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  The functional and effective connectivity of memory-related networks: insights from the neural event triggered BOLD fMRI

Logothetis, N. (2014). The functional and effective connectivity of memory-related networks: insights from the neural event triggered BOLD fMRI. Talk presented at 34th European Winter Conference on Brain Research and European Brain and Behaviour Society (EWCBR/EBBS 2014). Brides-les-Bains, France.

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Logothetis, NK1, 2, Author              
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1Department Physiology of Cognitive Processes, Max Planck Institute for Biological Cybernetics, Max Planck Society, ou_1497798              
2Max Planck Institute for Biological Cybernetics, Max Planck Society, Spemannstrasse 38, 72076 Tübingen, DE, ou_1497794              

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 Abstract: Learning and memory are system properties emerging from the concerted operations of micro- and macro networks at multiple levels of the brain. The consolidation of declarative memory – that entirely depends on hippocampus - is long thought to occur during the slow wave sleep (SWS) by means of the reactivation of neural representations that were temporally stored in hippocampus during the awake state. A large number of studies have suggested that the behavior-dependent electrical changes in the hippocampus may travel back to the cortex by means of the so-called sharp-wave ripple (SPW-R) events. Until recently we had no information related to the effects of SPW-R bursts on different structures of the brain. We developed a new methodology, a neural event triggered BOLD fMRI NET-fMRI), allowing to relate the local brain activity at a recording site to activity in other brain regions, and applied it for mapping brain activity associated with SPW-Rs in non-human primates and rats. We showed that SPW-Rs were tightly associated with robust cortical activations that occur concurrently with extensive activity suppression in subcortical thalamic, associational (e.g. basal ganglia, cerebellum), and midbrain-brainstem neuromodulatory centers. Suppression of thalamic activity might be a strategy that could increase the signal-to-noise ratio of hippocampal-cortical communication. Strong inhibition of the associational subcortical brain structures that are closely involved in the mechanisms of associative learning, such as the basal ganglia and the cerebellar cortex may indicate competition between the fundamentally distinct memory systems. A competition between the hippocampal and pontine regions may similarly reflect antagonistic interactions between procedures related to the redistribution of hippocampal memory traces during SWS (network plasticity), and those occurring during REM (rapid eye movement) sleep phase and involving local increases in plasticity related immediate early gene activity favoring the subsequent synaptic consolidation (local plasticity) in the cortex. The latter procedure, taking place during high cholinergic and theta activity, is associated with the Pontine-Geniculate-Occipital (PGO) waves that are characteristic markers of REM sleep. Thus, NET-fMRI methodology may ultimately reveal the network states that possibly underlie various behaviors and cognitive functions.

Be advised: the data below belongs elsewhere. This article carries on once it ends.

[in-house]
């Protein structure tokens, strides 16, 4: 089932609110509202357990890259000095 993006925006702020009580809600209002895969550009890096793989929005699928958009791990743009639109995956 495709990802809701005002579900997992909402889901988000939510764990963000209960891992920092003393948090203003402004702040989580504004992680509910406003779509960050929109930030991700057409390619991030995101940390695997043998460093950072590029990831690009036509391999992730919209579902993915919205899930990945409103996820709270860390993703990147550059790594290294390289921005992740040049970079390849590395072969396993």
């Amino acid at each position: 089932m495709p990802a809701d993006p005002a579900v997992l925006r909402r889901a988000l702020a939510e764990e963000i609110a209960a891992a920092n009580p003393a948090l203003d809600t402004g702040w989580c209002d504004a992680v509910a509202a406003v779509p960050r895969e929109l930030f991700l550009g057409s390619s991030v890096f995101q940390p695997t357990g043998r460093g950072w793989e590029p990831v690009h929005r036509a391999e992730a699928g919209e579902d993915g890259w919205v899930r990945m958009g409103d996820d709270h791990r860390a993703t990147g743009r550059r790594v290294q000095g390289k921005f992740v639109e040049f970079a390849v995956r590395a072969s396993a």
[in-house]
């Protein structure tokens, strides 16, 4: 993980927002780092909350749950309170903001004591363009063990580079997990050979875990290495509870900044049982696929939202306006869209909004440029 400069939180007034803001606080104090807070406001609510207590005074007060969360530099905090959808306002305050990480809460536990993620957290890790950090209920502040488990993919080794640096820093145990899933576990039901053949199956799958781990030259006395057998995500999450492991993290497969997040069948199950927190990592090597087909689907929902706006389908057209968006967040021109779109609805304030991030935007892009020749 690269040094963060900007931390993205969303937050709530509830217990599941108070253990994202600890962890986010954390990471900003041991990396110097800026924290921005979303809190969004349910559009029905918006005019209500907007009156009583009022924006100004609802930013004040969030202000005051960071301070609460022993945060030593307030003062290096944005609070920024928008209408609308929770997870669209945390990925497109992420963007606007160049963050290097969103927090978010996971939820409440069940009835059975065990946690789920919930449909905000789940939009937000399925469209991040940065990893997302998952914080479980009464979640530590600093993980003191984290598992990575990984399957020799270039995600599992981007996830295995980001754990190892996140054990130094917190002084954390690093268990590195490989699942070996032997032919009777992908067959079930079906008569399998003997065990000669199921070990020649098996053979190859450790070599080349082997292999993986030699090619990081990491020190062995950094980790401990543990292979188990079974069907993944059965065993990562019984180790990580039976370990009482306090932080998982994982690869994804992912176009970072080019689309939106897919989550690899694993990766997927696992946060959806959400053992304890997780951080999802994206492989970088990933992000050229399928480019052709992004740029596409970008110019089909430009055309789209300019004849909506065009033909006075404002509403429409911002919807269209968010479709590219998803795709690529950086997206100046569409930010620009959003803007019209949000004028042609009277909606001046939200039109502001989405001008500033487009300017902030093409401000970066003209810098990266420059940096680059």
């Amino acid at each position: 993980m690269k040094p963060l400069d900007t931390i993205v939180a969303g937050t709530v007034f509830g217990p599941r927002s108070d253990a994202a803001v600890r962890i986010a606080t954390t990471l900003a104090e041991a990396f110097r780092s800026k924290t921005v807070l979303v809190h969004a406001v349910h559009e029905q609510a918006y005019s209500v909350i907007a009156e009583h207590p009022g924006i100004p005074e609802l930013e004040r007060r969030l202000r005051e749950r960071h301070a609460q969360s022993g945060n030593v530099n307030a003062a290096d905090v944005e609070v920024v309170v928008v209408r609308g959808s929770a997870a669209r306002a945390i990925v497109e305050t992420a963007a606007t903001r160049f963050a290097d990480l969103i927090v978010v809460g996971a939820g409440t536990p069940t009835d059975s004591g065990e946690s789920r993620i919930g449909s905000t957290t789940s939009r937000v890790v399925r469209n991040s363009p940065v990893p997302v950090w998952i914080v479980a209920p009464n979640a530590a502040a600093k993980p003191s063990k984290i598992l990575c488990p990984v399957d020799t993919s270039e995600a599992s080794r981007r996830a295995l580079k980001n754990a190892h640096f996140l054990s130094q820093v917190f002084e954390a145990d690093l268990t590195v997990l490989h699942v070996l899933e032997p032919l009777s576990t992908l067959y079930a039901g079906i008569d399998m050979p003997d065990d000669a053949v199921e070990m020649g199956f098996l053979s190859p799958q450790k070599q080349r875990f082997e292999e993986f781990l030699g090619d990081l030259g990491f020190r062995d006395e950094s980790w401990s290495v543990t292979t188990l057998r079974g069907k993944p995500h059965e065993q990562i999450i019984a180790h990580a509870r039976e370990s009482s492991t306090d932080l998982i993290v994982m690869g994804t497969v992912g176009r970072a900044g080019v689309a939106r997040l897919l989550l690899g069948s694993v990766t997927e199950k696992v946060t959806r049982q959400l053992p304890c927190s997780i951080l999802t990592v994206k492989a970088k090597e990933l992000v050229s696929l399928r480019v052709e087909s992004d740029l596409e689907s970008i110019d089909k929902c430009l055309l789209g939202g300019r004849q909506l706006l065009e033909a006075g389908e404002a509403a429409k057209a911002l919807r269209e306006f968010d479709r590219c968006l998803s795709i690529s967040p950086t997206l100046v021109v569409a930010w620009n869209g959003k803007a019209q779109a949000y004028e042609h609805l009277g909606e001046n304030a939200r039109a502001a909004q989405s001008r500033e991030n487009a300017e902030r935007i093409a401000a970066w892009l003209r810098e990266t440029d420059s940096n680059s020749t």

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 Dates: 2014-03
 Publication Status: Published online
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 Identifiers: BibTex Citekey: Logothetis2014_2
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Title: 34th European Winter Conference on Brain Research and European Brain and Behaviour Society (EWCBR/EBBS 2014)
Place of Event: Brides-les-Bains, France
Start-/End Date: -
Invited: Yes

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